The Healing Earth Introduction outlined four steps to help you move from preparation to action. These were:
- See a problem.
- Gather information and analyze the problem.
- Develop possible responses, imagine outcomes, and select an action.
- Perform the action and monitor results.
You may want to review what goes into each step. Below are ideas that invite you to see a problem, gather information, analyze the problem, develop responses and perform action.
The Food Research and Action Center offers great information on things students can do to find out if their school's food program meets nutrition standards. Check it out.
The United Kingdom has a long tradition of community gardens. One of the best ways to bring people together in a neighborhood is by planting, tending and harvesting food in a shared space. Growveg.com is an excellent resource or starting and maintaining a community garden.
The Rodale Institute supports sustainable agriculture by research, farmer training, and consumer education. Go here to see 12 things you can do right now to support healthy food and sustainable food systems.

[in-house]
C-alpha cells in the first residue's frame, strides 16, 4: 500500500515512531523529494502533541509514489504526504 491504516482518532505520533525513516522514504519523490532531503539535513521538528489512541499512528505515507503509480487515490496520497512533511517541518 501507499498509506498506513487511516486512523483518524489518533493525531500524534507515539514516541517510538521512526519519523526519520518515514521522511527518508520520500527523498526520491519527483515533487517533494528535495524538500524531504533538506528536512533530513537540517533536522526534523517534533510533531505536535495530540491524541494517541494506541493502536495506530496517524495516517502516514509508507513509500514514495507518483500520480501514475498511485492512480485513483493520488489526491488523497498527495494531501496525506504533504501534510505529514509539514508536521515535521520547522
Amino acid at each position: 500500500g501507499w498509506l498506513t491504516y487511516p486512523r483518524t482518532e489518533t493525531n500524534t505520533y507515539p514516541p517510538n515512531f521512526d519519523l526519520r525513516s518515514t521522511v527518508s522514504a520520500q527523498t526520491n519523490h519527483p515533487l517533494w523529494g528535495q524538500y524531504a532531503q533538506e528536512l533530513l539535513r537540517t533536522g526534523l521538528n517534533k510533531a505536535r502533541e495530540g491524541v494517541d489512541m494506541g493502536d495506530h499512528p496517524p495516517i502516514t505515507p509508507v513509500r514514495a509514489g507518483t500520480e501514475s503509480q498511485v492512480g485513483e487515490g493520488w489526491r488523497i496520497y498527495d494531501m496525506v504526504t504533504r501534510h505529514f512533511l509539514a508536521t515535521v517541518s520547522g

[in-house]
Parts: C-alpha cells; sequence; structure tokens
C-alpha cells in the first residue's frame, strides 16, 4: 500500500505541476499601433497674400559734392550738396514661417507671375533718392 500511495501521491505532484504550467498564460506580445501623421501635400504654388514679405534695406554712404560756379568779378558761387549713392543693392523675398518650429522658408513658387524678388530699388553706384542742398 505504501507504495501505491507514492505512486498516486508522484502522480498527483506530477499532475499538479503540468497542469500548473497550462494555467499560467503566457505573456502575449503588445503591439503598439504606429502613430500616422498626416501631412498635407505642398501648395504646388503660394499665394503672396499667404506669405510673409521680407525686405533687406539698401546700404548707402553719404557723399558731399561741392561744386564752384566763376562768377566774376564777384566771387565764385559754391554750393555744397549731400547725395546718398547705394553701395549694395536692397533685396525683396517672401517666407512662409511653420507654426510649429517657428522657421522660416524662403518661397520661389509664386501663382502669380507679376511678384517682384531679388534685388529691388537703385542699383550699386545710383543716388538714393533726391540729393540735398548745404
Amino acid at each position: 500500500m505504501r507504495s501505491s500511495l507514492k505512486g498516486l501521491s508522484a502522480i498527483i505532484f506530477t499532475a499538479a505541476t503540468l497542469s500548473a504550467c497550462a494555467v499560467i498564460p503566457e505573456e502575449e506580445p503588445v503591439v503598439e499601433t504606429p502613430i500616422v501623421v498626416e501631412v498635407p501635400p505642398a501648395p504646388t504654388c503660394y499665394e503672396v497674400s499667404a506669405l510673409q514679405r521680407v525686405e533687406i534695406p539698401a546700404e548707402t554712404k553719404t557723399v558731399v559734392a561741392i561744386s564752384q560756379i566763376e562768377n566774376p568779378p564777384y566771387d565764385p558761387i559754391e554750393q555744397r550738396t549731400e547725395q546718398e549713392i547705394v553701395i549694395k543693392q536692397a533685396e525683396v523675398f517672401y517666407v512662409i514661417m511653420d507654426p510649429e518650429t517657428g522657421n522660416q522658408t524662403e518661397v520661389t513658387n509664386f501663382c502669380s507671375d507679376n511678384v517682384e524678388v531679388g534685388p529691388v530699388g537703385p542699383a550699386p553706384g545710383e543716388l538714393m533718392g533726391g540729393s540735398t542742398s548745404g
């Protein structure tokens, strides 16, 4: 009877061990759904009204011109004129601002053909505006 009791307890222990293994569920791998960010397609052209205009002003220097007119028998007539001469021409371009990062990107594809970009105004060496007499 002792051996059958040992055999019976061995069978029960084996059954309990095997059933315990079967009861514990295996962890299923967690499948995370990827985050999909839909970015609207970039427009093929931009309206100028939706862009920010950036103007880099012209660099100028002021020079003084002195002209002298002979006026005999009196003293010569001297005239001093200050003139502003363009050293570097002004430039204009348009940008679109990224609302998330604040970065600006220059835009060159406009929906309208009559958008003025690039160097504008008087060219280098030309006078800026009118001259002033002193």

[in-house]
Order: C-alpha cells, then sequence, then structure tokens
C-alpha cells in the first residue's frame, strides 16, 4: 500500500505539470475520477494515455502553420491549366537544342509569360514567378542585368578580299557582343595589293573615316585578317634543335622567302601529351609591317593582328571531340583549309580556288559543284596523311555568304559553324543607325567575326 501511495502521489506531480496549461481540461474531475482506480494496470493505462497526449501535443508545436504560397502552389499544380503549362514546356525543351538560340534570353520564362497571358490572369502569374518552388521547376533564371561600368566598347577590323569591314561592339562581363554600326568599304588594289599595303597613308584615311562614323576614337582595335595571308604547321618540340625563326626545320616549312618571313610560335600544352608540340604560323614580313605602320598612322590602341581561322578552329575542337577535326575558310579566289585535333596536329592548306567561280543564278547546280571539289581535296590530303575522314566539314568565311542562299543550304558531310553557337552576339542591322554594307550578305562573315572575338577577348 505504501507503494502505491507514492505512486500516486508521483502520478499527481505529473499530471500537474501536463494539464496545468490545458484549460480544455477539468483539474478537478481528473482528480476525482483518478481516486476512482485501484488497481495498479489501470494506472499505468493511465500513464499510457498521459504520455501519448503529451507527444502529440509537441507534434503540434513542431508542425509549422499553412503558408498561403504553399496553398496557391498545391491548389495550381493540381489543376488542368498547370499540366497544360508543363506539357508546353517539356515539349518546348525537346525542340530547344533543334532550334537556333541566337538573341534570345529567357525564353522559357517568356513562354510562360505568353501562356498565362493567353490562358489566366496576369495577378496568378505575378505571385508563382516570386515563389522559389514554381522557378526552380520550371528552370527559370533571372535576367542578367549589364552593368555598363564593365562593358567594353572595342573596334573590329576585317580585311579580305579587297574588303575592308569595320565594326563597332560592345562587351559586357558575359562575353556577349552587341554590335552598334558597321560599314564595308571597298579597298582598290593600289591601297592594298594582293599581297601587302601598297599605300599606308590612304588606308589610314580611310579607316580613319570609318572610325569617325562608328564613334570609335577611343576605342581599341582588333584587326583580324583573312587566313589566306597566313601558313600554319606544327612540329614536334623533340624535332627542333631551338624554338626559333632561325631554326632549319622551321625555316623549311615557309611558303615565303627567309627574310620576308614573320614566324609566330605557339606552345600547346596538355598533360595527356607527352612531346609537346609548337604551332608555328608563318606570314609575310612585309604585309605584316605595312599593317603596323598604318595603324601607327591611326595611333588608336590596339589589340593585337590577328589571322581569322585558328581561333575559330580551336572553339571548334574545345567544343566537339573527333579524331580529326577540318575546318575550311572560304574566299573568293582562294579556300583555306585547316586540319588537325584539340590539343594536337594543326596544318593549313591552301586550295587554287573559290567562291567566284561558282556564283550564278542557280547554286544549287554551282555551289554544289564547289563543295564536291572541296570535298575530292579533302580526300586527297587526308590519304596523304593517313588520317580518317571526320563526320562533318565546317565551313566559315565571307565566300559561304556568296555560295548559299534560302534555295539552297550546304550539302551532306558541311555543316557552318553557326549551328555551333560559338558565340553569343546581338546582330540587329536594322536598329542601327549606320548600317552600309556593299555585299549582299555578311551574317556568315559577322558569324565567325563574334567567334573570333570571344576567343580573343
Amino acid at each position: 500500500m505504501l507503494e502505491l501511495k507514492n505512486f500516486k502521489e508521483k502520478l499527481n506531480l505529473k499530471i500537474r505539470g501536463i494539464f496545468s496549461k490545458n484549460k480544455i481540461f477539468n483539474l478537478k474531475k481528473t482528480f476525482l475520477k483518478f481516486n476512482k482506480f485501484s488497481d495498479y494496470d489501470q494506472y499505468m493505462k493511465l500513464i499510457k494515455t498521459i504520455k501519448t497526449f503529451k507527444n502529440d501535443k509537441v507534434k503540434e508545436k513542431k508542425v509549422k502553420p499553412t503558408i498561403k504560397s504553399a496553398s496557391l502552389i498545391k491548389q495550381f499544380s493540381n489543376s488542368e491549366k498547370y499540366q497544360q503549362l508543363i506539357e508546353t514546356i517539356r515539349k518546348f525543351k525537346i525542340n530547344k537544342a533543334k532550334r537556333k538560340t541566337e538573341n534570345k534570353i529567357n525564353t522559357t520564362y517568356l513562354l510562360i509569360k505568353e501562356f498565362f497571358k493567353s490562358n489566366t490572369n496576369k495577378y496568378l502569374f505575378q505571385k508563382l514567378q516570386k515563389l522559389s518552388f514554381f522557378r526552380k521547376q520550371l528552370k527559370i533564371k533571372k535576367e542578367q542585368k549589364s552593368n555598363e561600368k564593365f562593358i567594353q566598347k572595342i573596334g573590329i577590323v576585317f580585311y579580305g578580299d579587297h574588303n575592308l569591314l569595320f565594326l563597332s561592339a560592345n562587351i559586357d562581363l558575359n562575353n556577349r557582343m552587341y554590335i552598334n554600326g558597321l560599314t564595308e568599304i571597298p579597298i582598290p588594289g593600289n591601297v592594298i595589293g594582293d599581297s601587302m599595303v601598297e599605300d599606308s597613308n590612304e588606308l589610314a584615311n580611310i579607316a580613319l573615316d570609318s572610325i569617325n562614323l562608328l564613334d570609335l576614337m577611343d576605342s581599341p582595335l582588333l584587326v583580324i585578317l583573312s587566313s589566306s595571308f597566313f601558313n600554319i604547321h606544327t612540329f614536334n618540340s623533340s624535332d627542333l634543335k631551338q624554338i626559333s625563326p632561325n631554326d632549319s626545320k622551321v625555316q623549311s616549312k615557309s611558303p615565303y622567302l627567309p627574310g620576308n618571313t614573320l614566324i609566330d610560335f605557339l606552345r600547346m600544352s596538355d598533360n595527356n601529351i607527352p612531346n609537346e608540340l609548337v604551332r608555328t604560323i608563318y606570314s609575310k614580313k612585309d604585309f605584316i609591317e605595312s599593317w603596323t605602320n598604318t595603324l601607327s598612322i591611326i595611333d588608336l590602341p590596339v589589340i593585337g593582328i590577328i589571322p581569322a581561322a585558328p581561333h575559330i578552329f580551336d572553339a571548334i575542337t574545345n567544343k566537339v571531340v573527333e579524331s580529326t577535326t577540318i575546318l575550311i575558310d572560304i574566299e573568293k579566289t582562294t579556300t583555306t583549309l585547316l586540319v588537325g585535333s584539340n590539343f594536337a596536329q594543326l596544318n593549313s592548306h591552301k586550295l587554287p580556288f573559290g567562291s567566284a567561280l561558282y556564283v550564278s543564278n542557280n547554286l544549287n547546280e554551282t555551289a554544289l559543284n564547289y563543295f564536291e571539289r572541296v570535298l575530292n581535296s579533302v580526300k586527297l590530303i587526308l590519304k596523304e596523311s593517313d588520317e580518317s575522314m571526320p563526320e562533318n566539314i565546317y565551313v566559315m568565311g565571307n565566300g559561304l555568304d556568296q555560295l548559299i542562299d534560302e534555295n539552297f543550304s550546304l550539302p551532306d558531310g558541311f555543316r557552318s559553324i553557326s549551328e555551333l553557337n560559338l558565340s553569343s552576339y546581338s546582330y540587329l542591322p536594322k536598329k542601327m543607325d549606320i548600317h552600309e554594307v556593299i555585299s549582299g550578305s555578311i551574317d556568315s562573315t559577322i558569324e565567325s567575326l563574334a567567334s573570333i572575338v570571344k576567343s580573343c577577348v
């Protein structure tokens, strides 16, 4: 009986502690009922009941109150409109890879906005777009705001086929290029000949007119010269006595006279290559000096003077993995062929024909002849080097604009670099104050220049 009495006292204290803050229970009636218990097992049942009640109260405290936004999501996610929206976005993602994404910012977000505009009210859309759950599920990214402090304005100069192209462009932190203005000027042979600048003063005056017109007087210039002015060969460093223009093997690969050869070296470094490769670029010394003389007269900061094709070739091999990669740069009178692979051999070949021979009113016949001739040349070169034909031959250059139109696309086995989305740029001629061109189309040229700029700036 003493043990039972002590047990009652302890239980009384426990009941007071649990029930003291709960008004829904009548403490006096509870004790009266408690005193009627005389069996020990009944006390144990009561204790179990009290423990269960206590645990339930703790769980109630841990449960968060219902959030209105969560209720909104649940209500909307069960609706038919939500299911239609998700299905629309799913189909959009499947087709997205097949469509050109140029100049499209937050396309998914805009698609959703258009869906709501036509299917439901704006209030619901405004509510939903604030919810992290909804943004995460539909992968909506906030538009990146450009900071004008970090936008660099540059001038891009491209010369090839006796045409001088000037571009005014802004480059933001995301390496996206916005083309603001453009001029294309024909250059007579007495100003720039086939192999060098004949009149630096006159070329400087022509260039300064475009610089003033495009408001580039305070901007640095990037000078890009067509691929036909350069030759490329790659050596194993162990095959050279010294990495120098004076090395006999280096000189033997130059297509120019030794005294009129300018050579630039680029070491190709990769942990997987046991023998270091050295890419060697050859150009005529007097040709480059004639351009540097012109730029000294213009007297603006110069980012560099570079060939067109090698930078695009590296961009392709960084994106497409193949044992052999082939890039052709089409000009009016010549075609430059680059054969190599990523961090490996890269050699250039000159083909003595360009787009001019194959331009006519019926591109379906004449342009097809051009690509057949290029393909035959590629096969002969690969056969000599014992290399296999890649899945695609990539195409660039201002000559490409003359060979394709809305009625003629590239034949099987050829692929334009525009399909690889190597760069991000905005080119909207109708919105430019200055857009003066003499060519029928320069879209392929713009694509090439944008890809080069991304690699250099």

The organization Bread for the World has an Activist Corner on its website that contains many resources you can use to advocate for healthy food. One is a helpful guide for ‘Writing a Letter to the Editor of Your Local Newspaper’. Check it out.
If you live in the United States and are concerned about food waste, go to the Food Rescue Locator. When you put in your zipcode it will find the organization nearest you where you can volunteer to rescue food, transport it, and distribute it to the needy in your community.
Slow Food International is an Italy-based organization that responds to the ‘fast food’ world by emphasizing the importance of preserving local food and gastronomy traditions and increasing people’s understanding of where food comes from. See these ten tips on how to ‘Go Slow’ with food in your life and in your community.